United States v. Watkins is a lesson in expert assistance and instructions.
Where the military judge erred in denying the appellant's requests for expert assistance and a centrally-important findings instruction, we will set aside the result and authorize a rehearing. (fn. 2, These errors jointly and severally prejudiced appellant.)
An R.C.M. 706 evaluation had determined that the accused was fit for trial, etc. However, it also said that the appellant has a "Cannabis Use Disorder with Cannabis-Induced Psychotic Disorder." This disorder is discussed at pps 509-516, DSM-V (5th ed.) One noted result of the abrupt cessation can cause irritability, anger, aggressiveness, etc. There are a number of helpful articles about this disorder and its potential effects. E.g., Pearson & Berry, Cannabis and Psychosis Through the Lens of DSM-5. 16 Int. J. Environ. Res. Public Health 4149 (2019).
At trial and before us, the government asserts the defense did not meet its burden to demonstrate assistance was necessary. This is not an unfair argument, especially considering the defense's proffered justification at trial that it was "exploring [the] implications" of appellant's behavior. This is exactly the kind of phrasing that might cause a military judge to conclude a fishing expedition is underway. However, the defense did write in its motion:
The court appropriately spends time analyzing the litigation issue of how detailed and specific the defense request was. They conclude,
Appellant met his burden below to show both: (1) that an expert was necessary to explain the relationship between the multiple reported instances wherein he appeared to be suffering from mental health issues and his psychotic disorder diagnosis; and (2) the inability of defense counsel to undertake this analysis themselves. Given that appellant's apparent diminished mental capacity went to the core of his defense, the government cannot meet its burden to demonstrate the military judge's error in declining to appoint an expert consultant is harmless beyond a reasonable doubt.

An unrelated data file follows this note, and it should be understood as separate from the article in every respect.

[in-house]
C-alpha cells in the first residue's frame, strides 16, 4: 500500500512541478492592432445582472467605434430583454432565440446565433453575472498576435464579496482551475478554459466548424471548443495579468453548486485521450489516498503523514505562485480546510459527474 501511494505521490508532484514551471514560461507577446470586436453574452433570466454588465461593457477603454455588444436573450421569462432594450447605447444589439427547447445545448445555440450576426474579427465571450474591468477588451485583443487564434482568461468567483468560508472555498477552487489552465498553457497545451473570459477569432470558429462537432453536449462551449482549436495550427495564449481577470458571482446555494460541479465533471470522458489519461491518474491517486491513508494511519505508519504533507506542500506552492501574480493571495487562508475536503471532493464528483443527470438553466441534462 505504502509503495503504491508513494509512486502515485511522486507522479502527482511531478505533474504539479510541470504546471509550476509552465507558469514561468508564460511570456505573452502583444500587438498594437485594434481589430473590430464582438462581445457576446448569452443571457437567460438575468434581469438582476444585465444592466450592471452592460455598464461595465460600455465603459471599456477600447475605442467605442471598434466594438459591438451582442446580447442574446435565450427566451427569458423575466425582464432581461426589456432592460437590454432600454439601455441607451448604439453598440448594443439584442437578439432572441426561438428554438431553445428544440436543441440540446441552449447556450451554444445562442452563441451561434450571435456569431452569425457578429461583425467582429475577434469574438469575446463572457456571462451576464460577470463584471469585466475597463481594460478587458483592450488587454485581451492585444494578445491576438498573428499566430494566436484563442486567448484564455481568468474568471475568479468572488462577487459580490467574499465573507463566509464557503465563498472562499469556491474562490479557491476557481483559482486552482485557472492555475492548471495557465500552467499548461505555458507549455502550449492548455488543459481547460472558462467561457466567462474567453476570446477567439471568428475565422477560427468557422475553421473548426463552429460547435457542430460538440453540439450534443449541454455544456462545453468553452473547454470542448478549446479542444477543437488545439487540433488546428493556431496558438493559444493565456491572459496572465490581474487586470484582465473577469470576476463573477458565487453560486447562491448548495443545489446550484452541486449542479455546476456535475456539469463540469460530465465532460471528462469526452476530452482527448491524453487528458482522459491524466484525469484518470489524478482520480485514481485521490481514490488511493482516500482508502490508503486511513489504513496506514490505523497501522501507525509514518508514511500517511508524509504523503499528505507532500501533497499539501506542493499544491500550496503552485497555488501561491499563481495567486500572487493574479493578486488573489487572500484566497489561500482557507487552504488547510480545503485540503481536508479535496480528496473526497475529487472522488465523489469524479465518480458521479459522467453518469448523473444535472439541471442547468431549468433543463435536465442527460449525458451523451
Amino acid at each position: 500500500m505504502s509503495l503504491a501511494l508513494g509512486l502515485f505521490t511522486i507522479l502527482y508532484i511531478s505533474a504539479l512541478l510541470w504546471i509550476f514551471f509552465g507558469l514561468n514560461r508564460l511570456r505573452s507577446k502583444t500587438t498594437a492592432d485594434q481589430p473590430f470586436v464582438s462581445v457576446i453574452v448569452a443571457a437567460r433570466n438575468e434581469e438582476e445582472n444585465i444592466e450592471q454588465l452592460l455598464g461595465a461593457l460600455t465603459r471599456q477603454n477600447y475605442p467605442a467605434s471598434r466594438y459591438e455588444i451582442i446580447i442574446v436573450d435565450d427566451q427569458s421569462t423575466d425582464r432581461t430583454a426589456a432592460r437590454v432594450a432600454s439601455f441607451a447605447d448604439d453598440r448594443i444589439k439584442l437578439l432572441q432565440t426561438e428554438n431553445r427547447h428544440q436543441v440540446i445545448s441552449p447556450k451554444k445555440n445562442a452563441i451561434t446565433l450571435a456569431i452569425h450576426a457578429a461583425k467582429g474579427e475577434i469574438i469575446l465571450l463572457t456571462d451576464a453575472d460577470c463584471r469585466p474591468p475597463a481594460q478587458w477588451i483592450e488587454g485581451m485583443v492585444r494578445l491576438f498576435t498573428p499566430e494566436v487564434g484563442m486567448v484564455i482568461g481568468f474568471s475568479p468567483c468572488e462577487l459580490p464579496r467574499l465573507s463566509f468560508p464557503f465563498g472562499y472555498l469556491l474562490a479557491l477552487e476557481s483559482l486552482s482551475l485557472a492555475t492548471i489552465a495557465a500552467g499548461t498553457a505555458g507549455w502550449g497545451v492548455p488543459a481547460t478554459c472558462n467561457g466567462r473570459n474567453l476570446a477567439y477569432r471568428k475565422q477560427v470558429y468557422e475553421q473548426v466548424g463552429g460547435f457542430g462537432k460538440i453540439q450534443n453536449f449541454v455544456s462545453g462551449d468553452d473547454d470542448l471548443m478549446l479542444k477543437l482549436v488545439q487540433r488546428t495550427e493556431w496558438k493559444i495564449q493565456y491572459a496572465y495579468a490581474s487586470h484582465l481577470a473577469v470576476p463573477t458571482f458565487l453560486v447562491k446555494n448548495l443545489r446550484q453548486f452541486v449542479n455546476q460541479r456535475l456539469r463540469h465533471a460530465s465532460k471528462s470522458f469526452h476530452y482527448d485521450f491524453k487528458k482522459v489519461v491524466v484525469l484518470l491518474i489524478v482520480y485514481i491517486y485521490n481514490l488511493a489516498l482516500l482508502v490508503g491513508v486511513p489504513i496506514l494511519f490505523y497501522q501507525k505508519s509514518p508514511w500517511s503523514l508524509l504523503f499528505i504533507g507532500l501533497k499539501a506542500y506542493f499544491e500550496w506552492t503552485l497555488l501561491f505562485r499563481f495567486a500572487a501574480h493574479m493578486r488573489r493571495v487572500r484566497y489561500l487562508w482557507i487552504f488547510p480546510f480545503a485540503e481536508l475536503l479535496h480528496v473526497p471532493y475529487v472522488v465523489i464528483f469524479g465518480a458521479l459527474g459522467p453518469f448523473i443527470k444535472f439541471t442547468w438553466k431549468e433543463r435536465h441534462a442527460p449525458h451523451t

There is an almost missed comment on an issue that comes up with R.C.M. 706's--the quality of the evaluation. Footnote 7,
To a lay reader, at least, the report also included a potential internal inconsistency, stating that the appellant "did not have a severe mental disease or defect at the time of the alleged criminal conduct." The military judge adopted both as findings of fact in denying the defense motion without addressing that they appeared to conflict with one another. With this observation, we question the military judge's conclusion, "no irregularities with the board's proceedings [were] presented to the Court."
One of the defense issues had been to have the expert evaluate the reliability of the R.C.M. 706. Experienced practitioners will tell others to never take military R.C.M. 706s at face value, to always get a qualified psych to at least review the long form.